However, many articles included words like “ancient times,” which we’re all so fond of. People’s Daily also couldn’t help mentioning that the “friction” between China and Japan is attributed to “Japanese right-wing politicians.” And we return to the top-linked GT piece:

One cruise carrying Chinese tourists headed toward Japan should not be taken as a sign that the Chinese anger toward Japan has ceased.

I love dashing hope. On the Chinese side, the discussion has taken on economic vibes, saying that Japan can’t outlast the economic woes brought to it through Chinese general ire. Bullying, basically.

But Japan seems to take a different tone. Exports and imports be damned, Japan likes Chinese tourists. Hiro Yoshida, director of Tourism & Convention, Fukuoka City Government, says, “What I hear so far is there’s very little impact. On the contrary, the popularity of Hakata Port is increasing.” That was said a little over a month ago, right around the time 7/11s were still getting a going over. Renho, a member of the Upper House of the Diet of Japan, recently said that the whole country was looking forward to more Chinese tourists. Last Monday, the governor of Hokkaido said via Japan Today, “It is impossible that people in Hokkaido dislike China,” even going so far as to point out that they have land for sale to foreigners, with 21 Chinese-owned companies proudly owning land in the region.

All this despite the government-organized protests and state media-sponsored borderline racism from the CCP. Japan has its crazy rightists, but thankfully, they’re not in charge of anything as important as, say, oh I don’t know, the entire national press. Even an alien from a distant galaxy made of bacon grease would have to admit that China has made itself extremely dislikable in the issue over those stupid, stupid, stupid stupid, stupid fucking bastard islands. There’s talk of an economic war and “netizens” talk of an all-out war. If it’s to be a PR war, I’m sorry comrades, but China doesn’t have a prayer.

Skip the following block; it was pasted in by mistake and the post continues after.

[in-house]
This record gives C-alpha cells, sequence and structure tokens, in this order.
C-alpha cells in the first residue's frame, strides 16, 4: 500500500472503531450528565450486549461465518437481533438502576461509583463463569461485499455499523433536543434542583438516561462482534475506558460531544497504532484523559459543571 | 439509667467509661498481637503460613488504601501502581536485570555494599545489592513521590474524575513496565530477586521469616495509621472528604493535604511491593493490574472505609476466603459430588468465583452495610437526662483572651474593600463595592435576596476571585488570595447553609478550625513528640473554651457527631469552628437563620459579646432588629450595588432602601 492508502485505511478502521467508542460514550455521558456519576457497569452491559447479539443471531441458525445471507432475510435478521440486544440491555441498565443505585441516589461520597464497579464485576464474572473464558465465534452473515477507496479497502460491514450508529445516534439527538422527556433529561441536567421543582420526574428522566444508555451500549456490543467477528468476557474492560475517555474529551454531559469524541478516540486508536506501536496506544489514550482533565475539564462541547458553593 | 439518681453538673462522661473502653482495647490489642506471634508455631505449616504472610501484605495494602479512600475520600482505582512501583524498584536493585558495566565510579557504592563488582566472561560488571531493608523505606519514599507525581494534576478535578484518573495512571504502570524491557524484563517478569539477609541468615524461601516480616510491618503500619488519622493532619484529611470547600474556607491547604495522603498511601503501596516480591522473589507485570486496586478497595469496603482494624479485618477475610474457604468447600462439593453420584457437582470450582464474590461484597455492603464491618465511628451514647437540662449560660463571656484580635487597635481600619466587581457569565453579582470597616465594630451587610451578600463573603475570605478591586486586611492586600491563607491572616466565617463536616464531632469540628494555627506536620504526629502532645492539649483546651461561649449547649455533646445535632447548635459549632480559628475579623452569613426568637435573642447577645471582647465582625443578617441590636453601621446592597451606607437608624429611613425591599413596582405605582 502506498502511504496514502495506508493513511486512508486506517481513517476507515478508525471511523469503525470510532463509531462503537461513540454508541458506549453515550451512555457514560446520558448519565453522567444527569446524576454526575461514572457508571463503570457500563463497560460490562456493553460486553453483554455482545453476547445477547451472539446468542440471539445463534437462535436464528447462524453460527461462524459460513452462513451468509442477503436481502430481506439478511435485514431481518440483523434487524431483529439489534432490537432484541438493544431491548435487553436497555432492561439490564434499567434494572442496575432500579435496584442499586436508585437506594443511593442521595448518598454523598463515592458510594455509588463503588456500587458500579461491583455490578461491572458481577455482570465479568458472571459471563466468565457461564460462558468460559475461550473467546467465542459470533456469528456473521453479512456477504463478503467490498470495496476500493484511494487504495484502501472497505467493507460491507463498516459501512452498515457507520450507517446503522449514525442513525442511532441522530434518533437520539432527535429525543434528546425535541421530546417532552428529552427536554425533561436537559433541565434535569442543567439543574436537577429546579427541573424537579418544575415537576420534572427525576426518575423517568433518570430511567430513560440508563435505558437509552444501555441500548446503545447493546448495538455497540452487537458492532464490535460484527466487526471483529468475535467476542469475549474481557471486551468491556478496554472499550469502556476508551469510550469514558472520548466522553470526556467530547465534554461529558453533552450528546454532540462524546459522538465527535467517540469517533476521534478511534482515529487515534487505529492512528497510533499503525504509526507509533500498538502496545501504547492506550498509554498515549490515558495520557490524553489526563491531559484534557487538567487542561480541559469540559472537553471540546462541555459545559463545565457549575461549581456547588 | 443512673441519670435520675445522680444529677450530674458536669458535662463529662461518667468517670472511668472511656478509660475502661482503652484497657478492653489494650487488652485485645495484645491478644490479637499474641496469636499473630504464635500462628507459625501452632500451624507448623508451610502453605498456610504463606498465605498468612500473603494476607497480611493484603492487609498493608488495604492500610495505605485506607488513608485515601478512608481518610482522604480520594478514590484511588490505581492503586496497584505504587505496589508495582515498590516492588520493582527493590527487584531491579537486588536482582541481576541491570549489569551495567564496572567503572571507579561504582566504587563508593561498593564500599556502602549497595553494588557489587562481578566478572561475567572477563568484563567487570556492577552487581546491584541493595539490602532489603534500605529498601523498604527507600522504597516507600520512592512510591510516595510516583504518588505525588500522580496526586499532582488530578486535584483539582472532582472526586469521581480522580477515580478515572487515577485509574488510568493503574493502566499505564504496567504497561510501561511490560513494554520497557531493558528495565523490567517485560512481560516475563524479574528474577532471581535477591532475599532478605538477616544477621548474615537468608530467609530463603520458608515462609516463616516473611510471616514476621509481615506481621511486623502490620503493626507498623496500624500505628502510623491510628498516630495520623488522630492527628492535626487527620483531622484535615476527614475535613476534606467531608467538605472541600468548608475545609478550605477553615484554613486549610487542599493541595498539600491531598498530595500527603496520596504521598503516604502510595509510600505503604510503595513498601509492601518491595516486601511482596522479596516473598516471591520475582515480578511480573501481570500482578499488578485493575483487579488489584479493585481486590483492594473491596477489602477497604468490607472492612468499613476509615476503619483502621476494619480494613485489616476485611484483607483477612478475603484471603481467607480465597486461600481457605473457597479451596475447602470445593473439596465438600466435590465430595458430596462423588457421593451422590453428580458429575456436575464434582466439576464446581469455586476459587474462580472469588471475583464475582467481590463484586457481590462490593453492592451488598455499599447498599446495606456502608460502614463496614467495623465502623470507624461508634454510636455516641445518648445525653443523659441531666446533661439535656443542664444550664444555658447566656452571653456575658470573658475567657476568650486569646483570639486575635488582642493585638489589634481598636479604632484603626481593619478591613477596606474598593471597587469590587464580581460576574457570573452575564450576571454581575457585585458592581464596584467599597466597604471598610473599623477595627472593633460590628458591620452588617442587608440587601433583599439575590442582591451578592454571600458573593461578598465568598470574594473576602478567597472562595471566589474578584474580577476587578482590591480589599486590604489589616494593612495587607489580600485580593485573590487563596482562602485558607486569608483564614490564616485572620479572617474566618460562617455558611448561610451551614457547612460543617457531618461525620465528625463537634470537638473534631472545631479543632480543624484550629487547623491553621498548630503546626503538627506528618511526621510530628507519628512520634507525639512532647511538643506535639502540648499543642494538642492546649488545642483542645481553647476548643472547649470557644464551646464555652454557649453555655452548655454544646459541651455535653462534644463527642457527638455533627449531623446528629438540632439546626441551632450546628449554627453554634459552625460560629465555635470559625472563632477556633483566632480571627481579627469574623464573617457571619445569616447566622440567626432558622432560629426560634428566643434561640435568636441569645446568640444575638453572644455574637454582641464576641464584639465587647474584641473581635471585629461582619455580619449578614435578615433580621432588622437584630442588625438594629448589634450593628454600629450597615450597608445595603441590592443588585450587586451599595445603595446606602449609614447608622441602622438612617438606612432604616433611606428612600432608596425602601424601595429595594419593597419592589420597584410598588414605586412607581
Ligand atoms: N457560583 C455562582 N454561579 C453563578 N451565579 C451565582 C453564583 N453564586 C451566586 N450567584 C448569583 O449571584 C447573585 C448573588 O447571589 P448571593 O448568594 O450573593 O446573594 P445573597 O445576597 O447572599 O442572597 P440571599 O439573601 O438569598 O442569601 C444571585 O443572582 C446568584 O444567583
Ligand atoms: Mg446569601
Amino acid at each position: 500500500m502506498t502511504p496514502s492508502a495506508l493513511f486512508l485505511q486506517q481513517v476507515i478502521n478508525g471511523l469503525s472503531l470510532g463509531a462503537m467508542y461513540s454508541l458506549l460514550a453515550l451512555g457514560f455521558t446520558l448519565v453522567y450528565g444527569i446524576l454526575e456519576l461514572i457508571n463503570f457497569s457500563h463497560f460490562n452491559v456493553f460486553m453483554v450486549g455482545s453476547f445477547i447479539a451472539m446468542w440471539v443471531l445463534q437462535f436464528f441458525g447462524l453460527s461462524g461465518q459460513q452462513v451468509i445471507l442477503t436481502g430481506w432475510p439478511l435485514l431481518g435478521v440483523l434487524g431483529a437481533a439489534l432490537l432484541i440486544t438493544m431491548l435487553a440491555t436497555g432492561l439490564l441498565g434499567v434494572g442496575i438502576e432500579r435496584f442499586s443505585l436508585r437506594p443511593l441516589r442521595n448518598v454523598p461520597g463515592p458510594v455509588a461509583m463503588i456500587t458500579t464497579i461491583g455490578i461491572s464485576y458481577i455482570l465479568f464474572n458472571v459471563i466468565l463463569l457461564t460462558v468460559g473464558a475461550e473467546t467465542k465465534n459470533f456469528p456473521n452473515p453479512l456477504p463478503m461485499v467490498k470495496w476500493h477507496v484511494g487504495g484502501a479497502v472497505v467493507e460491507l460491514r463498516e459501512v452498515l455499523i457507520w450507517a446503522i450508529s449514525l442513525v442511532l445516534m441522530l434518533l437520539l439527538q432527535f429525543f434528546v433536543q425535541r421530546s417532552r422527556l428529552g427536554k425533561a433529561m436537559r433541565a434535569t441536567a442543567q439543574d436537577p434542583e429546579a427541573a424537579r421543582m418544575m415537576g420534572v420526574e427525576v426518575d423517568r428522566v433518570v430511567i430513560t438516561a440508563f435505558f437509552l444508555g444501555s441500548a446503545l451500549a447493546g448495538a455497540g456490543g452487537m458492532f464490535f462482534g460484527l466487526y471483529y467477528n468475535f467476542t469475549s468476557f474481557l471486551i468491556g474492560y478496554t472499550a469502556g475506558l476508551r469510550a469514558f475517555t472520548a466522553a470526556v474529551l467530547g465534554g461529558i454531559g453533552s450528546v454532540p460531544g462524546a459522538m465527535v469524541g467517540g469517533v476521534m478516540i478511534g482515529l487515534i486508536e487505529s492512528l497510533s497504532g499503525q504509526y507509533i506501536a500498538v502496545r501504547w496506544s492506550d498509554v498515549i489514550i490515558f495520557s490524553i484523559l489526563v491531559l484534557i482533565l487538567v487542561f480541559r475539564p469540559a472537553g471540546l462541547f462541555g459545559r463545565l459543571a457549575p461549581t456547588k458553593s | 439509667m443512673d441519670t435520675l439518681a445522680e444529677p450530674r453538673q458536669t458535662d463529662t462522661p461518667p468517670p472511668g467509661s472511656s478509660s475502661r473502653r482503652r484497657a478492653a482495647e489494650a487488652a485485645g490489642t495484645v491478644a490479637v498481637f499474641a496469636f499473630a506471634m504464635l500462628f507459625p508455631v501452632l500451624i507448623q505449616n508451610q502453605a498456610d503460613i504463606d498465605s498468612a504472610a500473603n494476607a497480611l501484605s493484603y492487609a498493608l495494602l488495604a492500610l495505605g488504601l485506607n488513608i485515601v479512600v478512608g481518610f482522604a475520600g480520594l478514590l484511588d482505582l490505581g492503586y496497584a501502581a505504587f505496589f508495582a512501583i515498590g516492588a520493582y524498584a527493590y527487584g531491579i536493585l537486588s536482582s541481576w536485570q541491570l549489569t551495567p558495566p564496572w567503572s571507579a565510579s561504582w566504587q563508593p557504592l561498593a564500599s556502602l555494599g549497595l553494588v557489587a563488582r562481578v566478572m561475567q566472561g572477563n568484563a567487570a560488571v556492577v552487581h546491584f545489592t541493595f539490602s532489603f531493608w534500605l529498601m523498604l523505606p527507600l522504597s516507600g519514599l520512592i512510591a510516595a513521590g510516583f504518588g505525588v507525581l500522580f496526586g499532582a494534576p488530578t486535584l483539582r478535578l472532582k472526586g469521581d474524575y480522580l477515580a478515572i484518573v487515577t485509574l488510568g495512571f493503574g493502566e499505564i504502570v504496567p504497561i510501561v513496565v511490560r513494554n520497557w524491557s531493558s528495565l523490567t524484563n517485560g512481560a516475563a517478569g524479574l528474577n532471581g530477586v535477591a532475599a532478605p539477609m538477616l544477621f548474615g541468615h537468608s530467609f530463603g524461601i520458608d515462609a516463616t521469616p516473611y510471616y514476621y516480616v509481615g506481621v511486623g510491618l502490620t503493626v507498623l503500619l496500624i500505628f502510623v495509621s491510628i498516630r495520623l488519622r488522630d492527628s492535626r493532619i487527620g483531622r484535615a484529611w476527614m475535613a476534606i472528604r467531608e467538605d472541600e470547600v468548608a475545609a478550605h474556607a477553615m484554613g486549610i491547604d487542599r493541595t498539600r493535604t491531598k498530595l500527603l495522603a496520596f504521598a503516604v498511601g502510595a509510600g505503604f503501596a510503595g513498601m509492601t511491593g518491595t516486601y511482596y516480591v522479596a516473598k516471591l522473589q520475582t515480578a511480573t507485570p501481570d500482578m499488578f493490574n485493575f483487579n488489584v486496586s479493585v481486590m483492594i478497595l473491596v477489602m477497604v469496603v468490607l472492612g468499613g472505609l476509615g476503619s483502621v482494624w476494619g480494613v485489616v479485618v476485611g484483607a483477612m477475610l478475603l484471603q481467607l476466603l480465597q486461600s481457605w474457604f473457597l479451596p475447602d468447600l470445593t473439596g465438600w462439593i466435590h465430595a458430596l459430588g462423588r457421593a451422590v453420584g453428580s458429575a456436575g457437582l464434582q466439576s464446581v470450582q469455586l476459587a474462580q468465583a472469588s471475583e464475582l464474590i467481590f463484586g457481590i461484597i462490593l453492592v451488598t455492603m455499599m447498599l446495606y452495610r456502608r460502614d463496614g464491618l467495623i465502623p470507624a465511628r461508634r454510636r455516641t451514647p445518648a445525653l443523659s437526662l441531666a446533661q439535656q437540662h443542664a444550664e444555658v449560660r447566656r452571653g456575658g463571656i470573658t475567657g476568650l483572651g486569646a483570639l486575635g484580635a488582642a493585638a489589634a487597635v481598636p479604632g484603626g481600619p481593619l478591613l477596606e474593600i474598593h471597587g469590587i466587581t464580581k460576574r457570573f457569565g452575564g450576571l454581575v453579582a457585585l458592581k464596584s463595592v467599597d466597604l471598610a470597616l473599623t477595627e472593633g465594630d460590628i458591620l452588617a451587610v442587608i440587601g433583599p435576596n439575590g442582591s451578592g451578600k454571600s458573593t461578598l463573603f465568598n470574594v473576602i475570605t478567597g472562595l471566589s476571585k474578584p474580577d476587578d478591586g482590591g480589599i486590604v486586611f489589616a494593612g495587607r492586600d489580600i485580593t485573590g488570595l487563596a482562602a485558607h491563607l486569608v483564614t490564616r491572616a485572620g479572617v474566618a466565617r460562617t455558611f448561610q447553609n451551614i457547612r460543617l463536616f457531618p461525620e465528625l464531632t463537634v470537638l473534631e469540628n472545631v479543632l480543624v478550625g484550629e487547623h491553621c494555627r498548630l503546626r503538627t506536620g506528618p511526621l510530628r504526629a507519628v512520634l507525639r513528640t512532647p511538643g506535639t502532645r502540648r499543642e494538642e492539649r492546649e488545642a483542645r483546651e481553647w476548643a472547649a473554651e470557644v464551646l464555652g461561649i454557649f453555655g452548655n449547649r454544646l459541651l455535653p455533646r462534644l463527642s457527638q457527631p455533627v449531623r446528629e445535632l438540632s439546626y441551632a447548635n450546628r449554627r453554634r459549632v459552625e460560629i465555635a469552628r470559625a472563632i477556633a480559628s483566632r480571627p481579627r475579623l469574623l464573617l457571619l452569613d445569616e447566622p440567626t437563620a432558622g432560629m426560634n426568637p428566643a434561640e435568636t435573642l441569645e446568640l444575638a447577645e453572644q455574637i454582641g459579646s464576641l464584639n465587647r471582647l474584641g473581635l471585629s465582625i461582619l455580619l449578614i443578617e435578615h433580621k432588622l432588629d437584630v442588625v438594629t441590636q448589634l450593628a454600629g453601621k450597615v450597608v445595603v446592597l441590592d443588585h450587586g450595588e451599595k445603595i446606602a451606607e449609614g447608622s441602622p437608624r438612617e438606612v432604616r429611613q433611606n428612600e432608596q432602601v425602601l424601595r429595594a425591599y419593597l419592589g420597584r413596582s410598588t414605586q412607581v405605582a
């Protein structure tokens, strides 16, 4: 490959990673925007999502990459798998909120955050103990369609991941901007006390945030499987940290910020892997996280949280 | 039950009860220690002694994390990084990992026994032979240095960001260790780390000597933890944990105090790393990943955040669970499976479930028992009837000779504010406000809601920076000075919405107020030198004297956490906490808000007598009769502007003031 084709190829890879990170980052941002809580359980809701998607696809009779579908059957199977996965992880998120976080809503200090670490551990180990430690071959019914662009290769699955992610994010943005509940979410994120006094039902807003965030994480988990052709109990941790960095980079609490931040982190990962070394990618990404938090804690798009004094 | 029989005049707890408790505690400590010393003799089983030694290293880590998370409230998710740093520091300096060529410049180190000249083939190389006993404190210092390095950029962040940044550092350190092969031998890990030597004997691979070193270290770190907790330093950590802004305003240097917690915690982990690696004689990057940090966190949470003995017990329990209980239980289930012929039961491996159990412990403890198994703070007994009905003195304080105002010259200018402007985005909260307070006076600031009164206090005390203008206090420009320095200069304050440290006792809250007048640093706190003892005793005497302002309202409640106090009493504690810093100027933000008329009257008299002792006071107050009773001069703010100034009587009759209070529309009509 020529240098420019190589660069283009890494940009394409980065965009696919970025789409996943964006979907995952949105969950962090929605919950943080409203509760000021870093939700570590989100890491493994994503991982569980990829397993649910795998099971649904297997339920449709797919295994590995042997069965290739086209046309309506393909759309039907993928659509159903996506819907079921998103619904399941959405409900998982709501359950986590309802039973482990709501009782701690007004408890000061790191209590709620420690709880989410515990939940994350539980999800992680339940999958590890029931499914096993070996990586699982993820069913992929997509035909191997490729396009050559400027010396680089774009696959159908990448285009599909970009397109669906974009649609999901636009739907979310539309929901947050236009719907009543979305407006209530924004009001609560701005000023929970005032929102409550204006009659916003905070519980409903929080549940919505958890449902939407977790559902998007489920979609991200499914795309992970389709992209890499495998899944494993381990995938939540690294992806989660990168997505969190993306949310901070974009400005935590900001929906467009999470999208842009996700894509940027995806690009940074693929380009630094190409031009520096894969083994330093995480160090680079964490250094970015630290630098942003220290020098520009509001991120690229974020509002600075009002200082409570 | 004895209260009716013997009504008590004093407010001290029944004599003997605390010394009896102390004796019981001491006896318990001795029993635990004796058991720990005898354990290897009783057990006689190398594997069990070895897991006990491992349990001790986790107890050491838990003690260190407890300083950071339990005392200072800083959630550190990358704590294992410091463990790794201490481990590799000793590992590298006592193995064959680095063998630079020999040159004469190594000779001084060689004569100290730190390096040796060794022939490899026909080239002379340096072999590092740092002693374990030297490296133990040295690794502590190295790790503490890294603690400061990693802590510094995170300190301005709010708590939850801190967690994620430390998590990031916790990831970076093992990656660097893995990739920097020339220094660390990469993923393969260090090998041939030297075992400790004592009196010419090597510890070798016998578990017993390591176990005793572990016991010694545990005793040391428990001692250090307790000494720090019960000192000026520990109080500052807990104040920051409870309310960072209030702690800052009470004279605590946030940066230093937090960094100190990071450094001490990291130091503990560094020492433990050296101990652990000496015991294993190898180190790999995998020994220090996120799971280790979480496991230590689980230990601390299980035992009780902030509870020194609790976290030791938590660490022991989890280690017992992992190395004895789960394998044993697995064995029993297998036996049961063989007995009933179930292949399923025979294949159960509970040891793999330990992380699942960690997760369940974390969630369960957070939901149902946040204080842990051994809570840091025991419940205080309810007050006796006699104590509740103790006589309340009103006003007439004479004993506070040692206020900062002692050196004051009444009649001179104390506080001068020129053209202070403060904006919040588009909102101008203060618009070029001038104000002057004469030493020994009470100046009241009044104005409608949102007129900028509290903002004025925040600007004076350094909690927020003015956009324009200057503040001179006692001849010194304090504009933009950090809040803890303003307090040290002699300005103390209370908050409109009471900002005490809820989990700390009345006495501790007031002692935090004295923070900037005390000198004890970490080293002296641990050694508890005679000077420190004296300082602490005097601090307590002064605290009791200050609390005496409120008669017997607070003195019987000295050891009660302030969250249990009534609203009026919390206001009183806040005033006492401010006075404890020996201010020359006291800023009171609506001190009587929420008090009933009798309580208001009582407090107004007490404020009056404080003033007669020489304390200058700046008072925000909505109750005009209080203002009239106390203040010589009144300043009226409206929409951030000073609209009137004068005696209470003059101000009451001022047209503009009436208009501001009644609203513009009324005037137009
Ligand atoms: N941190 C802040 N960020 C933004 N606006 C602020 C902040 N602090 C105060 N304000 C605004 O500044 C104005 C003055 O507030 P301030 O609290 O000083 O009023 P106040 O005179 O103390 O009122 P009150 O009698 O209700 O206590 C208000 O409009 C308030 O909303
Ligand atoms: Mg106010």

Also this week, Japan’s attempt at discussions are futile in the face of good ol’ bullying, Presidential candidates shouldn’t talk about China as that is the first rule of China club, calls for environmental reform sprayed through spit that smells like CCP cock, pooping on Robert D. Kaplan’s The Revenge of Geography, Public angered over Chinese woman’s “forcedkowtow,”  “marriage without housing is sexual harassment,” more praise for how the CCP has handled the Daioyu Islands debacle (from the CCP flagship newspaper), and the US presidential candidates shouldn’t talk about China, devoting to it an entirely new sub-site from the people who brought you North Korean Beauties, The People’s Daily: here.

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    2 Responses to “To Serve People: It’s Okay To Have Different Views If You’re A Traitor”

    1. Andao

      You’re on the verge of unraveling the whole industry’s super secret plan. First, pay netizens to slander Japan, then write about the slander in the national press. There’s no such thing as a slow news day, when news can be invented with the same government money that prints the papers!

    2. KopyKatKiller

      If China ever gets its long desired war with Japan, I hope the Netziens are the first on the front lines in the name of the motherland… and get slaughtered.

      Japan is a wonderful country, and China would be a better a more wonderful one too if America had let them keep it.